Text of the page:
Monday, October 01, 2007

Lines, making a point

One objection to the existence of points (that goes way back) is, How could they could make up an extended line? Two points, if they do not coincide, must be separated from each other, since they themselves have zero extension; so it seems impossible to pile them up to make a line of points. The problem is that there is no point next to another point in a line of points; whereas our intuitions, about piling things up, tell us that there must be. The solution is to note that such intuitions are always of (pseudophysical) things with nonzero extensions. It is their spatial arrangement that makes a lot of points into a line, and since the former is just the line of points, so the line (even if it is full of points) must be (in some sense) prior to those points, as Poincaré said.
......So that was not really an intuition against the existence of points, nor to lines being full of points, but only to lines being made of points (in too pseudophysical a way). And another objection to lines being full of points fails for a similar reason; the objection I have in mind is that if a finite line segment, say AB, is full of points, then we can surely consider all those points minus B, and we are then considering all of AB up to but excluding B, which seems impossible, for the following reason: If our new line goes all the way up to B, up to zero distance away from B, then how could B be excluded? (Still, maybe it is just that our intuitions are all of closed line intervals, not such half-open ones.) Or, when none of the points of our new line get so close to B, how can our line (which is supposedly nothing but those points) get so close? Still, how could we see or imagine that? Presumably only by being given a picture in which the points were represented by nonzero dots, could we possibly see what was going on... and yet that must give us the wrong picture.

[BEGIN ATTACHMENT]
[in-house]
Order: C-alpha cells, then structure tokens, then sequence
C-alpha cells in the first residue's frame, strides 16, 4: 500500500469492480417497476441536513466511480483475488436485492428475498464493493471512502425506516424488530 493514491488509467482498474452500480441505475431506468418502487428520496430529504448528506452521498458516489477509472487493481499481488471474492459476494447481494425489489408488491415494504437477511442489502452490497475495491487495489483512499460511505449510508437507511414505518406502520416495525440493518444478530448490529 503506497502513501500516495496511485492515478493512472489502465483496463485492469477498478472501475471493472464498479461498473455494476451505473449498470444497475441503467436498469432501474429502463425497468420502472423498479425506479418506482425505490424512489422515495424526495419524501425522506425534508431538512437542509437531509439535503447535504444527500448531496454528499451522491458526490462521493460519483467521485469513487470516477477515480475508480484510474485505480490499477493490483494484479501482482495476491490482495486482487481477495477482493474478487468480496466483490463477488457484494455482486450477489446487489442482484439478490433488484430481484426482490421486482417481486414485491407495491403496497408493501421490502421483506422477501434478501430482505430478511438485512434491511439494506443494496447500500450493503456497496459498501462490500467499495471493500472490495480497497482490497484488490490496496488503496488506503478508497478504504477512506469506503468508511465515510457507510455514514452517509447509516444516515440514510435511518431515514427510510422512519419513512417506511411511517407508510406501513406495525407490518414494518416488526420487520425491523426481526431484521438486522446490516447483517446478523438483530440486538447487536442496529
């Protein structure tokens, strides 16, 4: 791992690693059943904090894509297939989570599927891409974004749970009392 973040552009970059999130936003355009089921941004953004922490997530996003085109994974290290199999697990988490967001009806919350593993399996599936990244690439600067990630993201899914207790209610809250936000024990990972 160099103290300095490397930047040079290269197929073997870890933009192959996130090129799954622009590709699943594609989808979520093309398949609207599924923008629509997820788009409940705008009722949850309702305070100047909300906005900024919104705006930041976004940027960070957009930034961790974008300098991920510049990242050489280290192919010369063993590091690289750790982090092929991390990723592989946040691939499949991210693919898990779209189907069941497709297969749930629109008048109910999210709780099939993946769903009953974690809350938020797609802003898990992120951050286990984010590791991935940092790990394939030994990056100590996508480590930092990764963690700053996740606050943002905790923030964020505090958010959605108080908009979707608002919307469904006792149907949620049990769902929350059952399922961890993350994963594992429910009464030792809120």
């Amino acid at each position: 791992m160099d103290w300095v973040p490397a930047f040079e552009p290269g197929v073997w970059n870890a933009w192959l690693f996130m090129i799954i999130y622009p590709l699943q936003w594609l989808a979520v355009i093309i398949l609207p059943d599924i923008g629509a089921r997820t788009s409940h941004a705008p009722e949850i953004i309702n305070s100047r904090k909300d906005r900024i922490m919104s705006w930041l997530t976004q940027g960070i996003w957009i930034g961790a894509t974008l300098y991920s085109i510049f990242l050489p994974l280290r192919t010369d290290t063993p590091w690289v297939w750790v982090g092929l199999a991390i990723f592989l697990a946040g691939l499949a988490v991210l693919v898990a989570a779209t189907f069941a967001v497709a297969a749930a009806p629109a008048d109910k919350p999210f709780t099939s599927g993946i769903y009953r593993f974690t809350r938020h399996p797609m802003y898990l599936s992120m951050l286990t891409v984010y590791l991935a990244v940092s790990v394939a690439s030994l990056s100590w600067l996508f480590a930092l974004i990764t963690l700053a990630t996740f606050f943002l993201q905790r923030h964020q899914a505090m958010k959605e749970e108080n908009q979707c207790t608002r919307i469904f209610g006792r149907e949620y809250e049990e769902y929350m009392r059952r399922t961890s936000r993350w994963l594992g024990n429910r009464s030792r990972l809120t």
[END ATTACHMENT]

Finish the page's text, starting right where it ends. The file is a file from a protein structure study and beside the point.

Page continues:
......So, since such a thing is naturally inconceivable, such inconceivability hardly counts against it, against lines being full of points. Nonetheless, a similar argument may have some force against the actuality of the infinitude of the natural numbers, against the completability of an endless reiteration: Our line AB can be bisected, and then the section next to B bisected, and that last step repeated endlessly (as in Zeno's Dichotomy, e.g. see the recent discussions at Maverick Philosopher). The resulting intervals are (this time) naturally all next to each other, but again, while they all go, collectively, up to B (if they actually exist), none of them are next to B. In other words, although B is not next to any interval, the line that it is next to is nothing but those intervals (cf. how each natural number is in the first 0%, so to speak, of the naturally ordered sequence of all and only those numbers:)